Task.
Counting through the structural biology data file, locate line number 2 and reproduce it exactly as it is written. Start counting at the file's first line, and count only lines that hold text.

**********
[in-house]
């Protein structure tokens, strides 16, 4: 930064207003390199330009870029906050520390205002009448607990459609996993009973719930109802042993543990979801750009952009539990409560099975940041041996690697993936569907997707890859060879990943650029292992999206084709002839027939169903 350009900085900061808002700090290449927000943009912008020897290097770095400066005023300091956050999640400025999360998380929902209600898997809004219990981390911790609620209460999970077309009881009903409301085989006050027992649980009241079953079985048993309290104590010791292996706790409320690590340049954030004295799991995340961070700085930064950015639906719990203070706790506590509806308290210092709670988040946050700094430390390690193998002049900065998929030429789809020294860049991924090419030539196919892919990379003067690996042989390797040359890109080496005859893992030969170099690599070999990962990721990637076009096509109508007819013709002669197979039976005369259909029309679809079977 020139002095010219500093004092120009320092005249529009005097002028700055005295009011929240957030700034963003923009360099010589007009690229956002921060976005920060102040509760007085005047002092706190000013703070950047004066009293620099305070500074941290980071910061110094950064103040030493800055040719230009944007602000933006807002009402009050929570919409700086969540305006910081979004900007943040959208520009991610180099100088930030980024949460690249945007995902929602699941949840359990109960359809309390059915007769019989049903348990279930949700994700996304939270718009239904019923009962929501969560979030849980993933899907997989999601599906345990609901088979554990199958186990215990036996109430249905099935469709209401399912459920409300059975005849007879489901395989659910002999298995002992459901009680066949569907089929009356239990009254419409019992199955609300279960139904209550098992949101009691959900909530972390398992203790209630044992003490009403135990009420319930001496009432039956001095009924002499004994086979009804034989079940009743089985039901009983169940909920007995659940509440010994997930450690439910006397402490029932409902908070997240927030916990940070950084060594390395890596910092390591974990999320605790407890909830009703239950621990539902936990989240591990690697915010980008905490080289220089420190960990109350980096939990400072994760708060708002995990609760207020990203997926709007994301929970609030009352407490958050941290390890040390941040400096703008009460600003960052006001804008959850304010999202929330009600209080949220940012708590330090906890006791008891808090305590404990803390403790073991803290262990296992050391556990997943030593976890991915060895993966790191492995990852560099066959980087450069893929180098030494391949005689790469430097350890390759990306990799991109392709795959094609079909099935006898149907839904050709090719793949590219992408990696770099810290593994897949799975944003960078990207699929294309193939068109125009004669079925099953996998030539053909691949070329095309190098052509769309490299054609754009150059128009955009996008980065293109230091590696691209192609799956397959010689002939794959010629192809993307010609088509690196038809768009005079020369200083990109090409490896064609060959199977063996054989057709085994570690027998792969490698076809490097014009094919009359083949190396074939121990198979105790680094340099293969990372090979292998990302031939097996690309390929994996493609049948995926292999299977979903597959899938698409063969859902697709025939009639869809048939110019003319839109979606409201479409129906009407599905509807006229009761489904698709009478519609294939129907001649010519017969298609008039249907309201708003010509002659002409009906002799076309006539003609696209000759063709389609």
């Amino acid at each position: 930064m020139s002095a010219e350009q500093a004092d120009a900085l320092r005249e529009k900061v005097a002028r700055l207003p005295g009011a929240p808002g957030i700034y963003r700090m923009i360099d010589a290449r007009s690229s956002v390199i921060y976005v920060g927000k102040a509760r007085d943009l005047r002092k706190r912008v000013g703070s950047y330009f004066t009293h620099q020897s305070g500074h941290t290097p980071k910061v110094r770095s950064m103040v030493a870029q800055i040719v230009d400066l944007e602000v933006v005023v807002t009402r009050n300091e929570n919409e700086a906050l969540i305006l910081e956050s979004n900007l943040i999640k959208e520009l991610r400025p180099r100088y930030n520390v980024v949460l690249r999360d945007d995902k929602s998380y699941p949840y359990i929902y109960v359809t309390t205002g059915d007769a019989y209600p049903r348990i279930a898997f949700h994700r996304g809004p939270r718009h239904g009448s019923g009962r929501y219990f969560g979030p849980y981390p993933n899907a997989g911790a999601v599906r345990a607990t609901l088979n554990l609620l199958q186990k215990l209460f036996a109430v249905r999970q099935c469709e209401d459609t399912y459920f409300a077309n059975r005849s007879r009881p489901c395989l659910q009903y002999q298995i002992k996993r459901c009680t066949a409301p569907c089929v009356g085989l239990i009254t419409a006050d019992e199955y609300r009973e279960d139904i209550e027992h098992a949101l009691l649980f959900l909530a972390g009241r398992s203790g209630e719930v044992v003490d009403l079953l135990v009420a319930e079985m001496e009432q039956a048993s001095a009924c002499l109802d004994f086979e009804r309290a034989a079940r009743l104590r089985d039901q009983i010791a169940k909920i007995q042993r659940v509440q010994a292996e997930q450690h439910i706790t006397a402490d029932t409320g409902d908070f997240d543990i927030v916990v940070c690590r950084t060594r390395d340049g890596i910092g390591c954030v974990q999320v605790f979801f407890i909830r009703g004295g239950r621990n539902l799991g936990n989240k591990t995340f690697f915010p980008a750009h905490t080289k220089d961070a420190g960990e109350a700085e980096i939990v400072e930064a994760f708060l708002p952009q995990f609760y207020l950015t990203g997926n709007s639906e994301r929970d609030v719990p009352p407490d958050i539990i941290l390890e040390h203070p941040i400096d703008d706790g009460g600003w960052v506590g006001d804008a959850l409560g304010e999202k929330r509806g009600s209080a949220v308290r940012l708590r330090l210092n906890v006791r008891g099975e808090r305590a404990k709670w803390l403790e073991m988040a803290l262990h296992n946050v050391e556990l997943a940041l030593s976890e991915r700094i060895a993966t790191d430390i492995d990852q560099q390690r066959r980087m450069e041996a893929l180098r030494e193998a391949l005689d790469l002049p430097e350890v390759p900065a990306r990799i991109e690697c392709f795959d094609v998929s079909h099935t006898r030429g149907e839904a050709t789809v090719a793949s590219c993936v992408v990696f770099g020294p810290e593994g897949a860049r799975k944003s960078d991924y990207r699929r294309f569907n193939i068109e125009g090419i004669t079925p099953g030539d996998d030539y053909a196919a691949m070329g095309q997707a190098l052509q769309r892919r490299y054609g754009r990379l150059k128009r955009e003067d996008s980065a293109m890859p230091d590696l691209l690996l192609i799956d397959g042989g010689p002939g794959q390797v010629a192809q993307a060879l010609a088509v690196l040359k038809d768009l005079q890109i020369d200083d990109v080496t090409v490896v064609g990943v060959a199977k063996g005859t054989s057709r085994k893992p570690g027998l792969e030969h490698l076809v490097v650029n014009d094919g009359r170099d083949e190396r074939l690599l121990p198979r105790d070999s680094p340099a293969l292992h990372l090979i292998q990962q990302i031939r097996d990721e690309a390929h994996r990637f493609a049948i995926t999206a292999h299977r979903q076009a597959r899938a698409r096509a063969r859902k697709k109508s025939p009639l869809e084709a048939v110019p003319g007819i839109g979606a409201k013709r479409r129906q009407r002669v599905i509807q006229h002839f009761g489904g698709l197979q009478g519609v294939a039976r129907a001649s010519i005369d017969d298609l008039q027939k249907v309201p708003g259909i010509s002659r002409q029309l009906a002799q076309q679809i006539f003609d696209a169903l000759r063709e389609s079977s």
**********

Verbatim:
């Protein structure tokens, strides 16, 4: 930064207003390199330009870029906050520390205002009448607990459609996993009973719930109802042993543990979801750009952009539990409560099975940041041996690697993936569907997707890859060879990943650029292992999206084709002839027939169903 350009900085900061808002700090290449927000943009912008020897290097770095400066005023300091956050999640400025999360998380929902209600898997809004219990981390911790609620209460999970077309009881009903409301085989006050027992649980009241079953079985048993309290104590010791292996706790409320690590340049954030004295799991995340961070700085930064950015639906719990203070706790506590509806308290210092709670988040946050700094430390390690193998002049900065998929030429789809020294860049991924090419030539196919892919990379003067690996042989390797040359890109080496005859893992030969170099690599070999990962990721990637076009096509109508007819013709002669197979039976005369259909029309679809079977 020139002095010219500093004092120009320092005249529009005097002028700055005295009011929240957030700034963003923009360099010589007009690229956002921060976005920060102040509760007085005047002092706190000013703070950047004066009293620099305070500074941290980071910061110094950064103040030493800055040719230009944007602000933006807002009402009050929570919409700086969540305006910081979004900007943040959208520009991610180099100088930030980024949460690249945007995902929602699941949840359990109960359809309390059915007769019989049903348990279930949700994700996304939270718009239904019923009962929501969560979030849980993933899907997989999601599906345990609901088979554990199958186990215990036996109430249905099935469709209401399912459920409300059975005849007879489901395989659910002999298995002992459901009680066949569907089929009356239990009254419409019992199955609300279960139904209550098992949101009691959900909530972390398992203790209630044992003490009403135990009420319930001496009432039956001095009924002499004994086979009804034989079940009743089985039901009983169940909920007995659940509440010994997930450690439910006397402490029932409902908070997240927030916990940070950084060594390395890596910092390591974990999320605790407890909830009703239950621990539902936990989240591990690697915010980008905490080289220089420190960990109350980096939990400072994760708060708002995990609760207020990203997926709007994301929970609030009352407490958050941290390890040390941040400096703008009460600003960052006001804008959850304010999202929330009600209080949220940012708590330090906890006791008891808090305590404990803390403790073991803290262990296992050391556990997943030593976890991915060895993966790191492995990852560099066959980087450069893929180098030494391949005689790469430097350890390759990306990799991109392709795959094609079909099935006898149907839904050709090719793949590219992408990696770099810290593994897949799975944003960078990207699929294309193939068109125009004669079925099953996998030539053909691949070329095309190098052509769309490299054609754009150059128009955009996008980065293109230091590696691209192609799956397959010689002939794959010629192809993307010609088509690196038809768009005079020369200083990109090409490896064609060959199977063996054989057709085994570690027998792969490698076809490097014009094919009359083949190396074939121990198979105790680094340099293969990372090979292998990302031939097996690309390929994996493609049948995926292999299977979903597959899938698409063969859902697709025939009639869809048939110019003319839109979606409201479409129906009407599905509807006229009761489904698709009478519609294939129907001649010519017969298609008039249907309201708003010509002659002409009906002799076309006539003609696209000759063709389609």